So what’s your inner voice telling you? Or what’s your message? Even if you don’t have a “mess to make a message” we all have a message. It’s something we feel urged to accomplish in our lives. Perhaps you’ve already begun working on yours or you’ve been putting it off waiting for the right time. Why not start now? What’s it telling you to do? Is it urging you to look for a new job, call an old friend, start a new activity or create something in a medium you’ve always wanted to try? Is it telling you to share your story like mine is? Is it suggesting you mend a relationship that is broken, try a new treatment to improve your health, advocate for something you believe in or to go back to school? It can be any number of different things as we’re all unique and have our own message we wish to bring to our families, friends, and loved ones or an even larger audience. Listen to your inner voice; contemplate what it’s telling you and then when you’re ready act on it. You’ll know when to start as it gets easier to hear that voice the more you listen. Most importantly trust yourself.
I’m still working on defining my message. All kinds of things come to mind; be kind to others, live life to the fullest, it’s easier to maintain health than to restore it so be careful what you consume whether it’s food, toiletries, or pharmaceuticals, etc. and other things come to mind as well such as my disability doesn’t define me and disabled people have value to contribute to society. I know my intent with “Betsy’s Message” is to create a positive place for people to come to when they need comfort and support. Hopefully it will be a place of hope for those suffering. We all need cheering up from time to time whether chronically ill, caring for someone who’s ill or just feeling in need of help. I hope that you find some of that here and if I ever clearly define my message you’ll be amongst the first to know. I will add this; just because I’m disabled and have difficulty with my speech as a result of the neurological damage I’ve suffered it doesn’t mean that I don’t have something to say. I’ve got a message, maybe even more than one. My message for today is one of hope. My health is improving even though I’m nine years out from being floxed. I’ve got a long way to go but I have faith that by listening to that inner voice of mine and trusting myself I will get there and I will heal. If I can improve and heal then you can too. Trust yourself and trust in your journey and you too will find your message in the mess.
Yours in health, Betsy

Hindsight is 20/20

I’ve learned so much about health and healthy living since I was floxed. In hindsight I wish I’d taken more time to learn these things at a younger age since prevention is vital to maintaining one’s health. That being said I’m thankful that I know them now. My whole family is healthier as a result of what I’ve learned and trips to the doctor are almost nonexistent. Some of what I’ve learned I’m going to share with you now.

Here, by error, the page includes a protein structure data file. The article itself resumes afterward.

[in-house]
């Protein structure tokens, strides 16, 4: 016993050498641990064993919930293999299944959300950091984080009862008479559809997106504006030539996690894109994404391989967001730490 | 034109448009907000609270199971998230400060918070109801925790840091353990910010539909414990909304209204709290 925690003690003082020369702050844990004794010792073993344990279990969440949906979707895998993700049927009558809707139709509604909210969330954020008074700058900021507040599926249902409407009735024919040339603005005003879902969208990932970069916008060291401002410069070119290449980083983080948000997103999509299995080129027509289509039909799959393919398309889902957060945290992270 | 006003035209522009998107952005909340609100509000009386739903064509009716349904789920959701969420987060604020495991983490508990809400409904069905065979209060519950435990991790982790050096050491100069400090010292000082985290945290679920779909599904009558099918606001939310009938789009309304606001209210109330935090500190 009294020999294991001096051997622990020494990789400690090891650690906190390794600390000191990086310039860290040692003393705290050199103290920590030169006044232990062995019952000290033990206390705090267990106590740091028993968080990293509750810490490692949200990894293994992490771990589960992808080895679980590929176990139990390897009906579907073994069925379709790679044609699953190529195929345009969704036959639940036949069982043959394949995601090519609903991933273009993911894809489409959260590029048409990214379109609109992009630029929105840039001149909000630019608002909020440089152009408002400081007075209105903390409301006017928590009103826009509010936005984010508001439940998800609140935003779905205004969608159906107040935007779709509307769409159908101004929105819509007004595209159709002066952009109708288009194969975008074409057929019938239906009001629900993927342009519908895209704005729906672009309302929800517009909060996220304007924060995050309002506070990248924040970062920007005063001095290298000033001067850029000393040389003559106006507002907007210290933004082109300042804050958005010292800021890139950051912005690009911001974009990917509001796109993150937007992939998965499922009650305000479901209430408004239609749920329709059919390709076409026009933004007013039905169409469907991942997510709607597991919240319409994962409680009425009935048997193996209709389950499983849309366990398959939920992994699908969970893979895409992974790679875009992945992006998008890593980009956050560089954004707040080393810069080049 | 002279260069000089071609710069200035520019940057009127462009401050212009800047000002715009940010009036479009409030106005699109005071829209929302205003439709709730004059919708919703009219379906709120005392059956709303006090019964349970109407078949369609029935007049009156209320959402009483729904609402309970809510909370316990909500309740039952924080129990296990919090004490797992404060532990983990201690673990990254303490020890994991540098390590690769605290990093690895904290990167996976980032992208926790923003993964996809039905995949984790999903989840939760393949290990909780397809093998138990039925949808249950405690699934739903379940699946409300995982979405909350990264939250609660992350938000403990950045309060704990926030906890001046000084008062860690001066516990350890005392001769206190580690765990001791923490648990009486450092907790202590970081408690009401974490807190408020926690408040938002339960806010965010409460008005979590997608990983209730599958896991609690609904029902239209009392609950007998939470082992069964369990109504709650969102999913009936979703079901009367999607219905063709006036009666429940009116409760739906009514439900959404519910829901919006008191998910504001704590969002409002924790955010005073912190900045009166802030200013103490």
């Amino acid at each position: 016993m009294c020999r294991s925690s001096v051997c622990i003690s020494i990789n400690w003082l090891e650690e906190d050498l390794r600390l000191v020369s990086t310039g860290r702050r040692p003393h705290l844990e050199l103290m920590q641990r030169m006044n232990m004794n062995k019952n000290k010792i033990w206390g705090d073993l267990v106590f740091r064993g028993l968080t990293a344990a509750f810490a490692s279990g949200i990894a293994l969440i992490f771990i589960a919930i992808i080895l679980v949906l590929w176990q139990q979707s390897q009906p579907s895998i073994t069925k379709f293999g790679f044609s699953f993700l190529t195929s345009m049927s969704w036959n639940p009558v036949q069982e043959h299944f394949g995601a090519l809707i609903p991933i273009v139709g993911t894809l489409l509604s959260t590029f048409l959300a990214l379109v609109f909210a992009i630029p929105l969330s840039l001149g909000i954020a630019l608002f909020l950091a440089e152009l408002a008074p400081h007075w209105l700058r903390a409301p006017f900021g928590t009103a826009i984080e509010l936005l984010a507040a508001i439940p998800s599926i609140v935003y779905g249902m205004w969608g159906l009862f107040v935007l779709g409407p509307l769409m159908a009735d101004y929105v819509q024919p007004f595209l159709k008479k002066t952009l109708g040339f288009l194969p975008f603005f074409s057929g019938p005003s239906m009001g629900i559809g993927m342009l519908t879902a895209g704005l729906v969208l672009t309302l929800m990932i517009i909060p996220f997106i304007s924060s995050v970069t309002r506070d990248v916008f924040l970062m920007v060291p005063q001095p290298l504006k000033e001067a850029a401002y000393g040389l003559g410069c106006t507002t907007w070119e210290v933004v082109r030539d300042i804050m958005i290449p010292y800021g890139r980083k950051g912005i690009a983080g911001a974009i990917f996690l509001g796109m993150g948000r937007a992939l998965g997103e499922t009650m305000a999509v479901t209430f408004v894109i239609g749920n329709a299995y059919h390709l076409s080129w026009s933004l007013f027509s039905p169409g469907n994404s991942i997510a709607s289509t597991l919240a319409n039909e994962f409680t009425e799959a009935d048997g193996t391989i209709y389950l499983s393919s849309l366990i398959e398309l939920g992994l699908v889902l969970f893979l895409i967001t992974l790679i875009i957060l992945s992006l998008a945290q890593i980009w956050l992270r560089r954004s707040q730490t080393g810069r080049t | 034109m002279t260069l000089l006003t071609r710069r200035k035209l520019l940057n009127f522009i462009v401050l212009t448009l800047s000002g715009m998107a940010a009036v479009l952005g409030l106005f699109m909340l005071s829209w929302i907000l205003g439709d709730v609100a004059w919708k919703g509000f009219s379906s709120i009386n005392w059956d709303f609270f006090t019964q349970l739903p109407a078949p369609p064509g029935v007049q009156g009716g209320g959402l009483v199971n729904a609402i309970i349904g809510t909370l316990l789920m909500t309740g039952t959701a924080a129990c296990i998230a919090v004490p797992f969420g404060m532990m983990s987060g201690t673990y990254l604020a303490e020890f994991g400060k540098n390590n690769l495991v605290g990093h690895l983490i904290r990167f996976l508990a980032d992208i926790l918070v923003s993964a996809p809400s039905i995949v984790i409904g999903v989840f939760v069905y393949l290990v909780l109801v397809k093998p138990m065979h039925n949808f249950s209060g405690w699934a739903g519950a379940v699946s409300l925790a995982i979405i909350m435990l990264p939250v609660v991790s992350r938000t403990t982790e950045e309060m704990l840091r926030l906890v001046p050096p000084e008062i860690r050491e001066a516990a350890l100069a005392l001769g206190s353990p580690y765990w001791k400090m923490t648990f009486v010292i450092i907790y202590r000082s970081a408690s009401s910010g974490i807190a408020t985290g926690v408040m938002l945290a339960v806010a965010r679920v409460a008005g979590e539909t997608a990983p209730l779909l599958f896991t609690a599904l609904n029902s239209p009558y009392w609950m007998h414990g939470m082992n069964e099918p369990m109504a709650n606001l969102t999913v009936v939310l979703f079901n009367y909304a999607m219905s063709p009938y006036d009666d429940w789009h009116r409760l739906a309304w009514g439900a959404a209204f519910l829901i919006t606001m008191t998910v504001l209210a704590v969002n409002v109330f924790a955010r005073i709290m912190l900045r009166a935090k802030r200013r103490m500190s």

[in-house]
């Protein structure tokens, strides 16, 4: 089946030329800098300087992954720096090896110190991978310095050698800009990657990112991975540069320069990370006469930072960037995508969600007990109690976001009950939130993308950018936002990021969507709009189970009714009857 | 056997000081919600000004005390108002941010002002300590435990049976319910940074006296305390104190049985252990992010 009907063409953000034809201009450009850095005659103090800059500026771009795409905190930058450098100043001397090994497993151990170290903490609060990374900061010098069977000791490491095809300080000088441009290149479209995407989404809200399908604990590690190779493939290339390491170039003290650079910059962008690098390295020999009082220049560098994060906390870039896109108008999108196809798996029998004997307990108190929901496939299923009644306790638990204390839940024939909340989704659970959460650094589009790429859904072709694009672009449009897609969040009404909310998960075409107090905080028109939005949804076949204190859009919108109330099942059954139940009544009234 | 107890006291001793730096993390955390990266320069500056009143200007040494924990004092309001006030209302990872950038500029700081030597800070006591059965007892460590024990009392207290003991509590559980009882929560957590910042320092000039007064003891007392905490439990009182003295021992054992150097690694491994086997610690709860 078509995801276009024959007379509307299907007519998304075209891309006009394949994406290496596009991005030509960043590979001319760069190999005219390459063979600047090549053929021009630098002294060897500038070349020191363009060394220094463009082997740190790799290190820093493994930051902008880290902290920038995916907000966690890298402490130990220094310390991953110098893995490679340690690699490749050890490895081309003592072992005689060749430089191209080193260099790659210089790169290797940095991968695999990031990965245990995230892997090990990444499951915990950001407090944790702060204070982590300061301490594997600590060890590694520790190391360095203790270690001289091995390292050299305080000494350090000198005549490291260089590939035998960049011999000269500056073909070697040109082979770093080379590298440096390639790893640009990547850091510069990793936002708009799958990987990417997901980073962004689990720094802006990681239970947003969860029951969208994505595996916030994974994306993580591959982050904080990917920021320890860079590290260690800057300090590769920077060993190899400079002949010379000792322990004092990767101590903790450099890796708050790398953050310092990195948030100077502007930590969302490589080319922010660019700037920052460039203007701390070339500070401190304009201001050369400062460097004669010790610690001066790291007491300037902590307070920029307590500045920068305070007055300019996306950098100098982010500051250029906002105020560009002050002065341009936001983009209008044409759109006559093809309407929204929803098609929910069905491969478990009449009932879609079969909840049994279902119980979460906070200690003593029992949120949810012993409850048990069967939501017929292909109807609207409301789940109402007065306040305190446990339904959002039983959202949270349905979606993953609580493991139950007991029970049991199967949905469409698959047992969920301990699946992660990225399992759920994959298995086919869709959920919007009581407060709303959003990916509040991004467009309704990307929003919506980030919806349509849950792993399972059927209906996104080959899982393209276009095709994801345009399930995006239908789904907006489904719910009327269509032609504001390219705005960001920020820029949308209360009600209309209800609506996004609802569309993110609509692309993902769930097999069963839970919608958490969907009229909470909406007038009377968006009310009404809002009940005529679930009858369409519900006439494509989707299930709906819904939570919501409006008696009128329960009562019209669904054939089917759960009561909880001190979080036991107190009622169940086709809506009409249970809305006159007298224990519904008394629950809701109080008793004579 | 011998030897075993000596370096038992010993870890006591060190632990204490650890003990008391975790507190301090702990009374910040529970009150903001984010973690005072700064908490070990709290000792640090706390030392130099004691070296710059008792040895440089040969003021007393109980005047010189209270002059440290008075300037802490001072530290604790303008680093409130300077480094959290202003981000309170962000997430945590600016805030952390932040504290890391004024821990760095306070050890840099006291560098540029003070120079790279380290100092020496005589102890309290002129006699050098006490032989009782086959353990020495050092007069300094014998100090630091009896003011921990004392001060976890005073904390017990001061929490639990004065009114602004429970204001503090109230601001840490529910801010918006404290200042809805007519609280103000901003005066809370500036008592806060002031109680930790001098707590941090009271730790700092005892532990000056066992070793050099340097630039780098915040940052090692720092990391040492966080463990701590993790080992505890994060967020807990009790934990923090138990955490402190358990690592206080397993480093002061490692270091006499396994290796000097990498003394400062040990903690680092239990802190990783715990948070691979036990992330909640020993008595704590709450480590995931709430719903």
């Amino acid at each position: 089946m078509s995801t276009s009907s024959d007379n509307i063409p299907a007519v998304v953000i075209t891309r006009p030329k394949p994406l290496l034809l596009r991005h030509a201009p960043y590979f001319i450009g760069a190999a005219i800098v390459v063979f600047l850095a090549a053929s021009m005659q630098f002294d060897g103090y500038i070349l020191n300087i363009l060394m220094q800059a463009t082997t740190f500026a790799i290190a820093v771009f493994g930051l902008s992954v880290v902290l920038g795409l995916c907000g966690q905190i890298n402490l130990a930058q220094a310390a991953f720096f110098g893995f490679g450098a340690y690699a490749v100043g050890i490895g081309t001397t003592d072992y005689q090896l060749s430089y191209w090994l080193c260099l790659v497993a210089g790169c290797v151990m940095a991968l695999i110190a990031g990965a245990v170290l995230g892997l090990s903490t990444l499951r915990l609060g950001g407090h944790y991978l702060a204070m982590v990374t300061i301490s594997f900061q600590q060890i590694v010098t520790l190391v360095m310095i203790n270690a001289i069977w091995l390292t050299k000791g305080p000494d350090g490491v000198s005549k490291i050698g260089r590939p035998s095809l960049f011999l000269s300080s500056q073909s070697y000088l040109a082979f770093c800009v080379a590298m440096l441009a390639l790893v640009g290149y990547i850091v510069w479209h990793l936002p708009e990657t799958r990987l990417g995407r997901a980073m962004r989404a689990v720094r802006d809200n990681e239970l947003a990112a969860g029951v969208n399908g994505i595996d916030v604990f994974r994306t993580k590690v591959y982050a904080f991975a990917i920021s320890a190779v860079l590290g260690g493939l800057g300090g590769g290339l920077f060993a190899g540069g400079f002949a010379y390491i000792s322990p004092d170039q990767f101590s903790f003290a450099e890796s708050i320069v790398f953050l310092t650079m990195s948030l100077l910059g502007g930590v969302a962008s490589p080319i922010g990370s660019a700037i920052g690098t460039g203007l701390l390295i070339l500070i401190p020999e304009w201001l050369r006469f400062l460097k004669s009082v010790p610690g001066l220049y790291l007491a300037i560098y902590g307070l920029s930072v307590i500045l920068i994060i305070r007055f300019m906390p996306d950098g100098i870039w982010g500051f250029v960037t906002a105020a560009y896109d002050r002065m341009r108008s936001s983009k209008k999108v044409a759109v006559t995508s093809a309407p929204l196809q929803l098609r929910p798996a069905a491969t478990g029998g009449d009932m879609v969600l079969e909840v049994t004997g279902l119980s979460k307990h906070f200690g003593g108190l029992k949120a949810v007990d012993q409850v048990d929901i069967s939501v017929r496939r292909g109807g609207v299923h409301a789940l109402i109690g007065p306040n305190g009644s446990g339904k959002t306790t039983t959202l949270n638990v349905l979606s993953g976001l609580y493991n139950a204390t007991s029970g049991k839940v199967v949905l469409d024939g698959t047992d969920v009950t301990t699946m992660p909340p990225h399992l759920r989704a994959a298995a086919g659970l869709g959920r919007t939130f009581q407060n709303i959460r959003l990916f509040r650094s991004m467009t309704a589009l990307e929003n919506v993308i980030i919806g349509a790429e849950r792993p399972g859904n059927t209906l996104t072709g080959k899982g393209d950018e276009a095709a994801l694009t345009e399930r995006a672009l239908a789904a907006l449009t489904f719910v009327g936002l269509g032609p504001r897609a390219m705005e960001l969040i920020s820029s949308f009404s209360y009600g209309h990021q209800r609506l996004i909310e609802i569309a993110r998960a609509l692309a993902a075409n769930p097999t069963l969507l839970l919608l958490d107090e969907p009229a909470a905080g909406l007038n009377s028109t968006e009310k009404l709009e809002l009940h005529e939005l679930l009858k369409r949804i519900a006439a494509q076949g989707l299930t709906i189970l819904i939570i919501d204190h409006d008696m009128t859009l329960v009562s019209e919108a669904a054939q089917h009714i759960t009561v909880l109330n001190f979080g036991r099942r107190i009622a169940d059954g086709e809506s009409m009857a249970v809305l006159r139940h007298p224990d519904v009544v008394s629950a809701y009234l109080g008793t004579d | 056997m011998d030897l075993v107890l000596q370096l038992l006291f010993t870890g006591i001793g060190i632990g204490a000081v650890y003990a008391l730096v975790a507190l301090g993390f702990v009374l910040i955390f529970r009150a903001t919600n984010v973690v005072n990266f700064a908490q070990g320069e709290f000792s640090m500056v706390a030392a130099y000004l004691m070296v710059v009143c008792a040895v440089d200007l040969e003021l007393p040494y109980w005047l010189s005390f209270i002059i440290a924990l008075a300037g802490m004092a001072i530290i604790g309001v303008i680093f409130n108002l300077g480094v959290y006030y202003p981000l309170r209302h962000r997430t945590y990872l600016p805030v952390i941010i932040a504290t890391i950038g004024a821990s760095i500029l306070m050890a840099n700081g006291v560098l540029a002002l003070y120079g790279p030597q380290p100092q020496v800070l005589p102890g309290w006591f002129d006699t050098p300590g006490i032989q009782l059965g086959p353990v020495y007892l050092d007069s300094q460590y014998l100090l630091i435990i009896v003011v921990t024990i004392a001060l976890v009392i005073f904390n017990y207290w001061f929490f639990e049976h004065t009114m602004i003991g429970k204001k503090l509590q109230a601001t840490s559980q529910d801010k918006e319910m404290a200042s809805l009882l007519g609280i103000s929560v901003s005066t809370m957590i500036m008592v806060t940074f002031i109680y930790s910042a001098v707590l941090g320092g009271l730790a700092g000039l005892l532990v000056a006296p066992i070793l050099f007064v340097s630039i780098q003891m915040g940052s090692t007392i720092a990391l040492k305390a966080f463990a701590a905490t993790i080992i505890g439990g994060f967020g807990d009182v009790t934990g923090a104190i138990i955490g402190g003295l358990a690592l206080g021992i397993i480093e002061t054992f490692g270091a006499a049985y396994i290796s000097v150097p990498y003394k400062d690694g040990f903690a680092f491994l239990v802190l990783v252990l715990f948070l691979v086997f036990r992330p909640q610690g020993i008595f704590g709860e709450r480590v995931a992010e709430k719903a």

At the first sign of a cold or virus I take or give my family member a mixture of different supplements. A primary one being manuka honey. I buy organic and like 16+ or higher. I always keep it on hand in my house. It’s a great anti viral and anti bacterial. We adjust how much we consume based on how sick we are and take some other things as well. Another favorite anti viral is black elderberry. It’s been proven to shorten the duration of the flu and it’s also an excellent preventative if taken daily. If someone has the flu then I recommend taking it 4 or more times a day and increasing the amount one takes as well. We also take it as a preventative when traveling in the winter. There are a couple products with black elderberry so do your research to find the one you think is best. Next up on my go to list is grape seed extract which is a staple in my house and L lysine which I take daily because of my personal health issues and my genetics report. I’ve done this report for my children as well and give L lysine to them at the first sign of illness. L lysine is necessary for the body to utilize vitamin B6 and some with compromised snps need to supplement. It’s also vital for collagen repair, is a CNS anti-inflammatory and a potent anti viral. There are other foods and supplements to head off infections as well such as garlic, olive leaf extract, apple cider vinegar, essential oils and more. For essential oils I recommend topical application diluted to 10% with a carrier (90%) or diffused. I’d never ingest them. As always do your own research to see what you think is best. For body aches I love a tart cherry concentrate. My favorite right now is a tonic with ginger and turmeric added. We dilute it in water or plain seltzer and even the picky eater in my house will drink it all day when sick.
Another thing I do is Google “natural remedies for… “And enter the symptom or illness we’re dealing with. We are so fortunate to have a wealth of knowledge at our fingertips with the internet and I’ve found it an invaluable tool for research. There are many products from nature that can prevent a virus from turning into an infection. By going this route the need for antibiotics can often be eliminated and with that the side affects of medications are avoided too. It doesn’t take much time to find a safer natural remedy and in doing so you can save yourself a life of illness and pain like I endure from taking a fluoroquinolone antibiotic (Ciprofloxacin) back in 2007.
Put your health first and be your own advocate. Finding safe health promoting alternatives to prescription and over the counter medications is much easier than it used to be. I research and buy products online. My “medicine” cabinet contains products that are homeopathic and plant based now. As a result my entire family is healthier and no one has needed antibiotics in years.
Yours in Health, Betsy